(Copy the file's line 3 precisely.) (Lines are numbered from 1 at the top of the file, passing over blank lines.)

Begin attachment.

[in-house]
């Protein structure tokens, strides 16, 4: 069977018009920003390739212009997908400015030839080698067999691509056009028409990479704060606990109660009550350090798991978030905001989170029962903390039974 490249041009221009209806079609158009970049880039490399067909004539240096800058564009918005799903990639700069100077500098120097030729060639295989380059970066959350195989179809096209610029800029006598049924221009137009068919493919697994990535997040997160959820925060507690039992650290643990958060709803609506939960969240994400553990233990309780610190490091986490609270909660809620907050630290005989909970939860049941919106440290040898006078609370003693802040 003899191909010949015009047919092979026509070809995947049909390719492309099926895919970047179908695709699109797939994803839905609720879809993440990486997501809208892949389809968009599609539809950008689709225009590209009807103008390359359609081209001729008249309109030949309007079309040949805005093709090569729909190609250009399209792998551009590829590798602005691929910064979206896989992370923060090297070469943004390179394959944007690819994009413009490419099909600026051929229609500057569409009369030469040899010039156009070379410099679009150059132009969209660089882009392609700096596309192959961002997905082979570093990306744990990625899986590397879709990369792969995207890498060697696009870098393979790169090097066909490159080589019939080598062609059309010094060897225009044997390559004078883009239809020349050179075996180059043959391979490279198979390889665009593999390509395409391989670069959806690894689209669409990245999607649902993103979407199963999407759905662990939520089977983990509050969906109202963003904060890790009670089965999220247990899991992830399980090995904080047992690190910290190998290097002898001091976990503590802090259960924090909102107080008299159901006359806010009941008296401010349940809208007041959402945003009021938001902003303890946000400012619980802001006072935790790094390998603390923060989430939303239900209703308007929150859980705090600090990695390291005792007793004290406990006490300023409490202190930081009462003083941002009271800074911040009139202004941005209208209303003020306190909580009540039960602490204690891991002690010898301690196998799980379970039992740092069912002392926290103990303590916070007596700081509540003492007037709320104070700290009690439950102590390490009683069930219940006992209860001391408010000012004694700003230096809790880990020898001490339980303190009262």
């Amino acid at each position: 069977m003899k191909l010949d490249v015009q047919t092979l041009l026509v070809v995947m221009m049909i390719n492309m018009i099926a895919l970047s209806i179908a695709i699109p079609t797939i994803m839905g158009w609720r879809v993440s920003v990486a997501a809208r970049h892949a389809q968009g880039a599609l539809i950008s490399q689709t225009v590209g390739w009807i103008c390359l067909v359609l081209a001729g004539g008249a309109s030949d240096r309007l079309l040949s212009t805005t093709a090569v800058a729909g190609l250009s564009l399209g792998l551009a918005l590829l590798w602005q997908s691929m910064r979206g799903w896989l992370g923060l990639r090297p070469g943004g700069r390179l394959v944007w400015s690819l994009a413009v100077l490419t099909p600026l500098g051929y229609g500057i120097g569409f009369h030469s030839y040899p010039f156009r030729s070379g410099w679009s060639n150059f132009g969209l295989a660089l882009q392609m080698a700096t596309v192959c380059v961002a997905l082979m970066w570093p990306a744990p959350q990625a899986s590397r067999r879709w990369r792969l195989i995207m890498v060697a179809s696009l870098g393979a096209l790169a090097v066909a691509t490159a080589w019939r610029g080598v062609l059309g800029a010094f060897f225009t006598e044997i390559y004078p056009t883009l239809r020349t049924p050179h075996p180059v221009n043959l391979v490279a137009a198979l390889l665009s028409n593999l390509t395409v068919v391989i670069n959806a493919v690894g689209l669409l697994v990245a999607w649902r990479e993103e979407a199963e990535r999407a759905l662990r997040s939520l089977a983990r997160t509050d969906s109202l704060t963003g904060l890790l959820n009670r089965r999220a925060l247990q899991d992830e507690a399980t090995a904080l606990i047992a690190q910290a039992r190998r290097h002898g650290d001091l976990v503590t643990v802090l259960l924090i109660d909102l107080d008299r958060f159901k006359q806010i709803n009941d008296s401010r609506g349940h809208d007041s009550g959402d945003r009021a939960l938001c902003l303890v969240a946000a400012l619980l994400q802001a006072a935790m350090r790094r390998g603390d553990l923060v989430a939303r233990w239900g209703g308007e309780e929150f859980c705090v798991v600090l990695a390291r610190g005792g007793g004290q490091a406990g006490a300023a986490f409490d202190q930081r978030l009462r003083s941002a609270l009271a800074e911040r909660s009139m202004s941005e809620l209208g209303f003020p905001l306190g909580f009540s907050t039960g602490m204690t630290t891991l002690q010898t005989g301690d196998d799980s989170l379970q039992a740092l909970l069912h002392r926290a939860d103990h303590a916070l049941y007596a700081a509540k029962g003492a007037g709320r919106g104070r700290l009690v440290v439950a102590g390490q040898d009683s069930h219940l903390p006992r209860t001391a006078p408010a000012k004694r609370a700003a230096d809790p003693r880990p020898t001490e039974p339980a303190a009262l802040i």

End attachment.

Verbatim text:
């Amino acid at each position: 069977m003899k191909l010949d490249v015009q047919t092979l041009l026509v070809v995947m221009m049909i390719n492309m018009i099926a895919l970047s209806i179908a695709i699109p079609t797939i994803m839905g158009w609720r879809v993440s920003v990486a997501a809208r970049h892949a389809q968009g880039a599609l539809i950008s490399q689709t225009v590209g390739w009807i103008c390359l067909v359609l081209a001729g004539g008249a309109s030949d240096r309007l079309l040949s212009t805005t093709a090569v800058a729909g190609l250009s564009l399209g792998l551009a918005l590829l590798w602005q997908s691929m910064r979206g799903w896989l992370g923060l990639r090297p070469g943004g700069r390179l394959v944007w400015s690819l994009a413009v100077l490419t099909p600026l500098g051929y229609g500057i120097g569409f009369h030469s030839y040899p010039f156009r030729s070379g410099w679009s060639n150059f132009g969209l295989a660089l882009q392609m080698a700096t596309v192959c380059v961002a997905l082979m970066w570093p990306a744990p959350q990625a899986s590397r067999r879709w990369r792969l195989i995207m890498v060697a179809s696009l870098g393979a096209l790169a090097v066909a691509t490159a080589w019939r610029g080598v062609l059309g800029a010094f060897f225009t006598e044997i390559y004078p056009t883009l239809r020349t049924p050179h075996p180059v221009n043959l391979v490279a137009a198979l390889l665009s028409n593999l390509t395409v068919v391989i670069n959806a493919v690894g689209l669409l697994v990245a999607w649902r990479e993103e979407a199963e990535r999407a759905l662990r997040s939520l089977a983990r997160t509050d969906s109202l704060t963003g904060l890790l959820n009670r089965r999220a925060l247990q899991d992830e507690a399980t090995a904080l606990i047992a690190q910290a039992r190998r290097h002898g650290d001091l976990v503590t643990v802090l259960l924090i109660d909102l107080d008299r958060f159901k006359q806010i709803n009941d008296s401010r609506g349940h809208d007041s009550g959402d945003r009021a939960l938001c902003l303890v969240a946000a400012l619980l994400q802001a006072a935790m350090r790094r390998g603390d553990l923060v989430a939303r233990w239900g209703g308007e309780e929150f859980c705090v798991v600090l990695a390291r610190g005792g007793g004290q490091a406990g006490a300023a986490f409490d202190q930081r978030l009462r003083s941002a609270l009271a800074e911040r909660s009139m202004s941005e809620l209208g209303f003020p905001l306190g909580f009540s907050t039960g602490m204690t630290t891991l002690q010898t005989g301690d196998d799980s989170l379970q039992a740092l909970l069912h002392r926290a939860d103990h303590a916070l049941y007596a700081a509540k029962g003492a007037g709320r919106g104070r700290l009690v440290v439950a102590g390490q040898d009683s069930h219940l903390p006992r209860t001391a006078p408010a000012k004694r609370a700003a230096d809790p003693r880990p020898t001490e039974p339980a303190a009262l802040i």